What are Urethral Strictures?
Strictures or urethral narrowing are areas where the urethra has reduced calibre due to scarring of the urethral epithelium of the ureter that obstructs the urethral lumen. This narrowing often involves the spongy tissue adjacent to the epithelium, leading to the term “spongiofibrosis”.
The urethra is divided anatomically into two parts: anterior urethra (bulbar urethra and penile urethra) and posterior urethra (prostatic urethra and membranous urethra).
Treatment for Urethral Strictures
In general, urethral dilation, internal urethrotomy or urethroplasty can be used. The aim of the treatment, regardless of the technique used, is to re-establish the urethra’s normal calibre.
This technique is intended to create a break in the scarred fibre without producing more inflammation and fibrosis.
This is an endoscopic transurethral surgical procedure performed with a camera to directly view the stricture. Although the long-term success rate is low, it is the most commonly used primary technique, as it is less aggressive, faster and does not involve very invasive surgery.
Reconstructive surgery of the urethra is considered curative. It uses tissue transfer techniques (grafting or patching) to increase the urethral calibre.
What is Erectile Dysfunction?
Erectile dysfunction, commonly known as impotence, is the persistent inability to achieve and/or maintain an erection for satisfactory sexual performance.
It affects over 152 million men around the world and is more prevalent in men aged between 50 and 80. It is estimated to affect more than 10% of Portuguese men, i.e., around 450,000 people.
Erectile dysfunction is reflected in physical and psychosocial health and is a key cause of lower quality of life.
Treatment of Erectile Dysfunction
Treatment for erectile dysfunction, like the treatment for diseases such as diabetes, high blood pressure or cholesterol, generally implies a chronic condition. Only in some very specific situations is it transitory and can be considered curative.
The treatment includes:
- Psychotherapy for psychogenic erectile dysfunction;
- Medication (orally administered pills) of phosphodiesterase type 5 inhibitors (avanafil, tadalafil, vardenafil and sildenafil);
- Creams applied to the penis (alprostadil topical cream);
- Injections of this drug into the penis (intracavernous alprostadil);
- Penile prosthesis;
- Penile revascularisation surgery (rarely used today);
- Other (like the use of vacuum devices or a penile constriction ring);
- Hormone replacement therapy for erectile dysfunction due to hormonal issues.
Adopting a healthy lifestyle and healthy diet, losing weight, doing physical exercise and being less sedentary, quitting smoking, and controlling glycaemia and cholesterol levels (i.e., controlling diabetes and dyslipidemias in patients suffering from these diseases) are associated with improving endothelial function and a significant reduction in the systemic markers for vascular inflammation with a consequent improvement in erectile dysfunction.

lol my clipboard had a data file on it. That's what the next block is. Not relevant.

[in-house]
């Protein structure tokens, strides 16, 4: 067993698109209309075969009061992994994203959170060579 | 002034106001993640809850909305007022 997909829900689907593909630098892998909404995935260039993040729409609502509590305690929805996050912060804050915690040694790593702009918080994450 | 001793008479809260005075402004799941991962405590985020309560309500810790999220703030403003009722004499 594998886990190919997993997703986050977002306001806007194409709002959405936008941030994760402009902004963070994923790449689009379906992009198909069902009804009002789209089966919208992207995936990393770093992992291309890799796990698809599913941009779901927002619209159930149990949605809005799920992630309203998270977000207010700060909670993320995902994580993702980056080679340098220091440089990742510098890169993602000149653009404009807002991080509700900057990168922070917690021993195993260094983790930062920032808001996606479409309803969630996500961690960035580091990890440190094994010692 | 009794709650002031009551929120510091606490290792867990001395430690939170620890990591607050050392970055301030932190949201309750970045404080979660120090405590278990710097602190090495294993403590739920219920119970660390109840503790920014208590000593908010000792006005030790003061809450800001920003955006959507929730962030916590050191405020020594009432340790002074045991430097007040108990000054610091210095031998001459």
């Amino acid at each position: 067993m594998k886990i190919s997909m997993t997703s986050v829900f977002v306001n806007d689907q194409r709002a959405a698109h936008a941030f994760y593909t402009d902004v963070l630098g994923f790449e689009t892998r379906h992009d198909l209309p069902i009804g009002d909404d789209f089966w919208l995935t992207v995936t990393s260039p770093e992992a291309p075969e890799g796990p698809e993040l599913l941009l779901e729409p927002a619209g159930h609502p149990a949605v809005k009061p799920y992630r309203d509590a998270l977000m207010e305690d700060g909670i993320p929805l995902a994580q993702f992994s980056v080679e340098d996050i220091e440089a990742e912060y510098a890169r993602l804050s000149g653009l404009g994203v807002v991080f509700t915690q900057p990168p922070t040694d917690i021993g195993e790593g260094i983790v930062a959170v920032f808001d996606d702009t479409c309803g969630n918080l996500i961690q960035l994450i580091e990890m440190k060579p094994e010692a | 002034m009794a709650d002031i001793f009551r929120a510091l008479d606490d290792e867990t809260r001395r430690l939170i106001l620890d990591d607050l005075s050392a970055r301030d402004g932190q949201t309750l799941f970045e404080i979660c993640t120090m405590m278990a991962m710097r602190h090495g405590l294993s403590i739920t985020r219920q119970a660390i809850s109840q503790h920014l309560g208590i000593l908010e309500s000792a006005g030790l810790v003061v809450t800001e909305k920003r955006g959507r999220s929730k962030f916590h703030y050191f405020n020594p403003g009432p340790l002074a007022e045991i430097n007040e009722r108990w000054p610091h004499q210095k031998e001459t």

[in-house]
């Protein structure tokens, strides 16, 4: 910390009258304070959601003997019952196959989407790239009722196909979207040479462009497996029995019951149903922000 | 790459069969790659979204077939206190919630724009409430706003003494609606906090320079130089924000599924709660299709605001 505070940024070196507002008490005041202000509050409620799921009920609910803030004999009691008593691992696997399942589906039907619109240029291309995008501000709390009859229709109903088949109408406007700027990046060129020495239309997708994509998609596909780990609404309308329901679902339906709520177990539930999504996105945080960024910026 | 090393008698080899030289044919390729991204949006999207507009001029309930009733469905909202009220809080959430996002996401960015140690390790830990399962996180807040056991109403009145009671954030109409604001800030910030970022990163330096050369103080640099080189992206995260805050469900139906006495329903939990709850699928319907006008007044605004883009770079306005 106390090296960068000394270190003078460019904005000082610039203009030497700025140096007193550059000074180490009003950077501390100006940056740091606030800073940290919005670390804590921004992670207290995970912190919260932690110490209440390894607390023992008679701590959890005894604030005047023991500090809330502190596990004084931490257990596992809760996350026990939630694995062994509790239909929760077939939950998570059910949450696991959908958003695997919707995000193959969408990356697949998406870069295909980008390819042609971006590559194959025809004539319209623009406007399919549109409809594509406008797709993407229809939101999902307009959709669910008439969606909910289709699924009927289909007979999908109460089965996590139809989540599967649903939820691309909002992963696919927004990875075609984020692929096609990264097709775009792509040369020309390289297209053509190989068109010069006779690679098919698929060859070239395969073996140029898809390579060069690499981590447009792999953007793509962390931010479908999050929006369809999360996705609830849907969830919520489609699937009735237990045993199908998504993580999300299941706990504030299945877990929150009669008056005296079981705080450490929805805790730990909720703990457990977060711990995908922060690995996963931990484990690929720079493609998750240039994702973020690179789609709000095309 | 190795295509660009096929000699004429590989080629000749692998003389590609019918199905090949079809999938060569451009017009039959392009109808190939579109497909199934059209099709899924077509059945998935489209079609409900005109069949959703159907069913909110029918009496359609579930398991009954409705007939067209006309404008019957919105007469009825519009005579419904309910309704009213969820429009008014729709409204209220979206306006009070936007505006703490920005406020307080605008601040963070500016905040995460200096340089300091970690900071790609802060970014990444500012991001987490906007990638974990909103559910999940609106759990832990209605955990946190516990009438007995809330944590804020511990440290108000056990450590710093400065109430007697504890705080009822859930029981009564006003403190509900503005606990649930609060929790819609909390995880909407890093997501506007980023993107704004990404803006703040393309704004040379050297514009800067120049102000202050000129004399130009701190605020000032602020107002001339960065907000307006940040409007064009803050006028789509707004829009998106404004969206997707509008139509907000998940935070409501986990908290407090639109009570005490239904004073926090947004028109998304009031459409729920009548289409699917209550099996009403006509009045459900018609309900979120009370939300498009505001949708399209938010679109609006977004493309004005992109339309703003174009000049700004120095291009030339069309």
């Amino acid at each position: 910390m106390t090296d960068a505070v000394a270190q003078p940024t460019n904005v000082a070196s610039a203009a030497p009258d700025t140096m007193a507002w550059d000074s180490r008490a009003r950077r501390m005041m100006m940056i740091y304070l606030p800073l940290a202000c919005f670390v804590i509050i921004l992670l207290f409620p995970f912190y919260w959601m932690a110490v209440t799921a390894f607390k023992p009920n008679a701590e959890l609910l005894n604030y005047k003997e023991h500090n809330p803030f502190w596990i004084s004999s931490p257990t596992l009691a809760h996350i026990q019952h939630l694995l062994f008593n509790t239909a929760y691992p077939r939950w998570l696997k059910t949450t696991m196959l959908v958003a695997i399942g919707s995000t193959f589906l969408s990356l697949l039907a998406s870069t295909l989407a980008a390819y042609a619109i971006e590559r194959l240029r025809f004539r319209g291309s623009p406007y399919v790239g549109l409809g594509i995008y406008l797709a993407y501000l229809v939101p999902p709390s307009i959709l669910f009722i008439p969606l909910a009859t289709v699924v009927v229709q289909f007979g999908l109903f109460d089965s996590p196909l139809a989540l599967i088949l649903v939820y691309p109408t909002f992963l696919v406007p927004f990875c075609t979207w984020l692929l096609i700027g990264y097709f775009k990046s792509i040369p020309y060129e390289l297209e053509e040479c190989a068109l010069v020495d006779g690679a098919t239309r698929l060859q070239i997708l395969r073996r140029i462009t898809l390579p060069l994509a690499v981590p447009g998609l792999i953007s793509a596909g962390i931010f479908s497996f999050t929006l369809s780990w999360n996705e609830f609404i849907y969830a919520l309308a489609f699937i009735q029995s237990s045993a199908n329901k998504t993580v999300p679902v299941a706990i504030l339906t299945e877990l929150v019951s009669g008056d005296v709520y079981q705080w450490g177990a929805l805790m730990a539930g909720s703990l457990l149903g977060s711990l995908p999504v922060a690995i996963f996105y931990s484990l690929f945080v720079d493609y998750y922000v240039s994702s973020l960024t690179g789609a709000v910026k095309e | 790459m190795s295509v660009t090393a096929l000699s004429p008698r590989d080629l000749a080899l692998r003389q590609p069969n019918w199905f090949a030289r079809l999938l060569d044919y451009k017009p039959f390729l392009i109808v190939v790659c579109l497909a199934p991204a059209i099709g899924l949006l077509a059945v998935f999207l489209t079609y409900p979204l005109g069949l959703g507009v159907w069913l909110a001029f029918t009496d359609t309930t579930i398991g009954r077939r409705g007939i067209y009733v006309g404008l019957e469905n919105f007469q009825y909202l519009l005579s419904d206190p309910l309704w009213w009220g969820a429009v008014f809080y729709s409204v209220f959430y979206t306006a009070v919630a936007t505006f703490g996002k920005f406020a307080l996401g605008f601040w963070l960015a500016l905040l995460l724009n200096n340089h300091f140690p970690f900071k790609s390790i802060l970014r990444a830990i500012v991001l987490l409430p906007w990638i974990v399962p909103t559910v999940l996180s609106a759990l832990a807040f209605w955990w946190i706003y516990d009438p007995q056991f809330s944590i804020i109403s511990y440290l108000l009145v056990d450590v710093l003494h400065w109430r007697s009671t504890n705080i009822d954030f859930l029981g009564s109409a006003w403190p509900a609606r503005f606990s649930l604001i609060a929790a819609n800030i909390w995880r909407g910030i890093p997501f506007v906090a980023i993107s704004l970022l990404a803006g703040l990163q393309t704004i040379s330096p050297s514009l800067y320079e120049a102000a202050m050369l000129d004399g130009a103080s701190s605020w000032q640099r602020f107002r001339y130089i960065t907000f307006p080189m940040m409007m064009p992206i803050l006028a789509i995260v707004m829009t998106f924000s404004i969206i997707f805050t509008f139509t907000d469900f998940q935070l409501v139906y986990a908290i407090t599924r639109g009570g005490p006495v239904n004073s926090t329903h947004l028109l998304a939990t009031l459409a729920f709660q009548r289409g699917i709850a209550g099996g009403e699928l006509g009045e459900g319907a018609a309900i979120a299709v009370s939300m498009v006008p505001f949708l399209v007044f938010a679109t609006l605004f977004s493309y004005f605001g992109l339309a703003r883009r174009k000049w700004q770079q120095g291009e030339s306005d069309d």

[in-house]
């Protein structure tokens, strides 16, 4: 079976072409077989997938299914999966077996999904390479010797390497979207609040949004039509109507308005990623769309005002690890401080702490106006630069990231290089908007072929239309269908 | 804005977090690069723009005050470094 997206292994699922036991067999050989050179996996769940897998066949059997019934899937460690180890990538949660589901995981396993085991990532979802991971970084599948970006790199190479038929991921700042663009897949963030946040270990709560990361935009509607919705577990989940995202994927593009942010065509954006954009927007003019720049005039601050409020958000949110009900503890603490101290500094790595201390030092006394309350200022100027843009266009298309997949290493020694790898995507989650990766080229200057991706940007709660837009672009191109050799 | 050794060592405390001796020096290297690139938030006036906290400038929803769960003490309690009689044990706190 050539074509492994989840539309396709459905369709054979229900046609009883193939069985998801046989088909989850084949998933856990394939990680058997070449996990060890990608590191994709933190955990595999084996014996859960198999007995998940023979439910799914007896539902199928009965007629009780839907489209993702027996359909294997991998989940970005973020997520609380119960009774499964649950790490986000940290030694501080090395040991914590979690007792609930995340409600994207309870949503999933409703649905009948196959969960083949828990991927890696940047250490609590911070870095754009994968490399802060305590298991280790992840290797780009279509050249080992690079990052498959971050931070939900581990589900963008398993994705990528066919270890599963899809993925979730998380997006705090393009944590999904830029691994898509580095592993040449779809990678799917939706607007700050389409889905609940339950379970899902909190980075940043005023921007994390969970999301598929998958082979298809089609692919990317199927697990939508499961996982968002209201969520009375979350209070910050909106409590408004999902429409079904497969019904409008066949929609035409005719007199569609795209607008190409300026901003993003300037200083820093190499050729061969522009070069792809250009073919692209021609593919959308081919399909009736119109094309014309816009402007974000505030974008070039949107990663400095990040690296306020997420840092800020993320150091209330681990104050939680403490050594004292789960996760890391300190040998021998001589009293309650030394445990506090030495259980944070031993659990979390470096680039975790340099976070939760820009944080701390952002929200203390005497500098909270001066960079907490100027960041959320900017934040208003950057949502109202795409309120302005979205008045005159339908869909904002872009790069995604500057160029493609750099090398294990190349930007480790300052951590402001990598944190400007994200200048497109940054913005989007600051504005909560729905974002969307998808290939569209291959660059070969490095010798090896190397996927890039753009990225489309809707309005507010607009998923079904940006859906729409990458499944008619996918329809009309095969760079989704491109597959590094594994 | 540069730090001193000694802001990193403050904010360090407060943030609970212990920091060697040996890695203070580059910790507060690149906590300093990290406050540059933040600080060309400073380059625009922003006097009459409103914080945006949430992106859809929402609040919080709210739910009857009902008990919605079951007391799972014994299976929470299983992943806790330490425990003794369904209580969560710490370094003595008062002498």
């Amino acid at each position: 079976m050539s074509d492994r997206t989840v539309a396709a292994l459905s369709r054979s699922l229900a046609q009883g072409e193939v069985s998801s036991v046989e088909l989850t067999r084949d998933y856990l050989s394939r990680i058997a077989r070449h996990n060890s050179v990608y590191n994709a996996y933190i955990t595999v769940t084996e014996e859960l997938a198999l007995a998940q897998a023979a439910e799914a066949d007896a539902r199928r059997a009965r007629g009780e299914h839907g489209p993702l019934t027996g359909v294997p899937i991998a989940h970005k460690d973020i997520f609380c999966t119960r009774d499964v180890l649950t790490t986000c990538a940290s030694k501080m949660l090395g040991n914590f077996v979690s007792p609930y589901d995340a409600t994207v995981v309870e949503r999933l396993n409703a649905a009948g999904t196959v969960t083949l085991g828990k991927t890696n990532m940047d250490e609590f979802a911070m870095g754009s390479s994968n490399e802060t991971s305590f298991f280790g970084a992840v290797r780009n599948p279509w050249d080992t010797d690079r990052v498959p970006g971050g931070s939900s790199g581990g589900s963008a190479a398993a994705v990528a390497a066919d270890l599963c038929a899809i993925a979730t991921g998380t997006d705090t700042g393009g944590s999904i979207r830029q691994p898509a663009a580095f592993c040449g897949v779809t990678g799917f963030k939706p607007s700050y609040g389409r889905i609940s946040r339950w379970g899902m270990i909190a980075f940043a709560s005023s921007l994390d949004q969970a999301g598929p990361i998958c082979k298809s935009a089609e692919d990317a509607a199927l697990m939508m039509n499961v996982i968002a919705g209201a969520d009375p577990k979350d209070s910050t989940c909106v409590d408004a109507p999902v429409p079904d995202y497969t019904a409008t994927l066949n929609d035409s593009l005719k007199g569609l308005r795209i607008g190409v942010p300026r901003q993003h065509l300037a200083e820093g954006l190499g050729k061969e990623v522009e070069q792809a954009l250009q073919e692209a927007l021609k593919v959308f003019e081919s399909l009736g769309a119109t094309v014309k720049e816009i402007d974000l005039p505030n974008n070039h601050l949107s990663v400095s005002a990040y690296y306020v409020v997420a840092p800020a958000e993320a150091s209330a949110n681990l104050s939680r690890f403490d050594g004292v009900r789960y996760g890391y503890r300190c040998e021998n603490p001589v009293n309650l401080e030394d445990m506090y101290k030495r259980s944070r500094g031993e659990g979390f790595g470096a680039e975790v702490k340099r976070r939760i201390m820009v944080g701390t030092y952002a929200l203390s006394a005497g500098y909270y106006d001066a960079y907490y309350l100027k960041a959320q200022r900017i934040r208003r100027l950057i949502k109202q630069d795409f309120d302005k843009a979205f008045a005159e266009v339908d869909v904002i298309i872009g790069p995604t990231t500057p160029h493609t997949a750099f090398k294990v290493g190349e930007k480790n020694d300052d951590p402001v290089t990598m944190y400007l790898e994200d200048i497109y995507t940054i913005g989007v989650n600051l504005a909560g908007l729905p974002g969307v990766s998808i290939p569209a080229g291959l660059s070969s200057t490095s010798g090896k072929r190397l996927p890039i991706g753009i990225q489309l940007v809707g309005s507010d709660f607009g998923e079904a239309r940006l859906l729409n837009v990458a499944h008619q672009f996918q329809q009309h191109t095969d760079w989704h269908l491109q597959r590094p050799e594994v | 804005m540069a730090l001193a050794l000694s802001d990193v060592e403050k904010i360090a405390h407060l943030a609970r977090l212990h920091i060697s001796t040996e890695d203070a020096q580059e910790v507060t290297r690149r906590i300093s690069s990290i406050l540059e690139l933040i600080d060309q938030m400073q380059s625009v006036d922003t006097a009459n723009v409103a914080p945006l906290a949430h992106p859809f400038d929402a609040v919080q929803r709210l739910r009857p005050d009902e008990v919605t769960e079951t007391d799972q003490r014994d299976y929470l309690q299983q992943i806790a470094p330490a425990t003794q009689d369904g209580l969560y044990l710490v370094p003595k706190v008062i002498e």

What is Peyronie’s disease?
Peyronie’s disease is characterised by the curvature of the erect penis due to the presence of an abnormal fibrous plaque in the corpus cavernosum leading to a loss of elasticity. The fibrosis develops in the “sheath” of the tissue surrounding the corpus cavernosum – tunica albuginea – and its consequence is the development of a curvature that is only noticed when the penis is erect and which in general gradually worsens at the start of the disease. This curvature becomes more pronounced until it finally stabilises (and the angle of the curvature stops increasing).
This disease is named after the doctor François de La Peyronie who described it for the first time in 1743.
Treatment for Peyronie’s Disease
No effective medical therapy for this disease currently exists. However, medical therapy is used during the acute stage when the fibrous plaque is growing, i.e., in the 6–12 months at the start of the disease when the scarring is not yet complete.
The most effective treatment is surgical correction. This is advised in cases of significant and stable curvature when the angle is generally above 30 degrees or when accompanied by erectile dysfunction. It should only be performed when the curvature has been stabilised for at least 4–6 months.
The types of surgery (called corporoplasty) are the following:
- Tunica albuginea plication;
- Plaque incision;
- Incision with grafting;
- Excision with grafting;
- Any of these methods associated with a penile prosthesis.
Dr. José Santos Dias
Clinical Director of the Instituto da Próstata
- Bacherlor's Degree from the Faculty of Medicine at the University of Lisbon
- Specialist in Urology
- Fellow of the European Board of Urology
- Autor dos livros "Tudo o que sempre quis saber Sobre Próstata", "Urologia fundamental na Prática Clínica", "Urologia em 10 minutos","Casos Clínicos de Urologia" e "Protocolos de Urgência em Urologia"
- DIAS, José Santos. Urologia Fundamental: na prática clínica. Lisbon: Lidel - Edições Técnicas, Lda, 2010.
- What is Urethral Stricture Disease? - https://www.urologyhealth.org/urologic-conditions/urethral-stricture-disease
- Urethral Stricture - https://www.healthline.com/health/urethral-stricture
- Erectile dysfunction - https://www.mayoclinic.org/diseases-conditions/erectile-dysfunction/symptoms-causes/syc-20355776
- Everything You Need to Know About Erectile Dysfunction (ED) - https://www.healthline.com/health/erectile-dysfunction
- Erectile dysfunction (impotence) - https://www.nhs.uk/conditions/erection-problems-erectile-dysfunction/
- Peyronie's disease - https://www.mayoclinic.org/diseases-conditions/peyronies-disease/symptoms-causes/syc-20353468
- What Is Peyronie's Disease? - https://www.webmd.com/men/peyronies-disease#1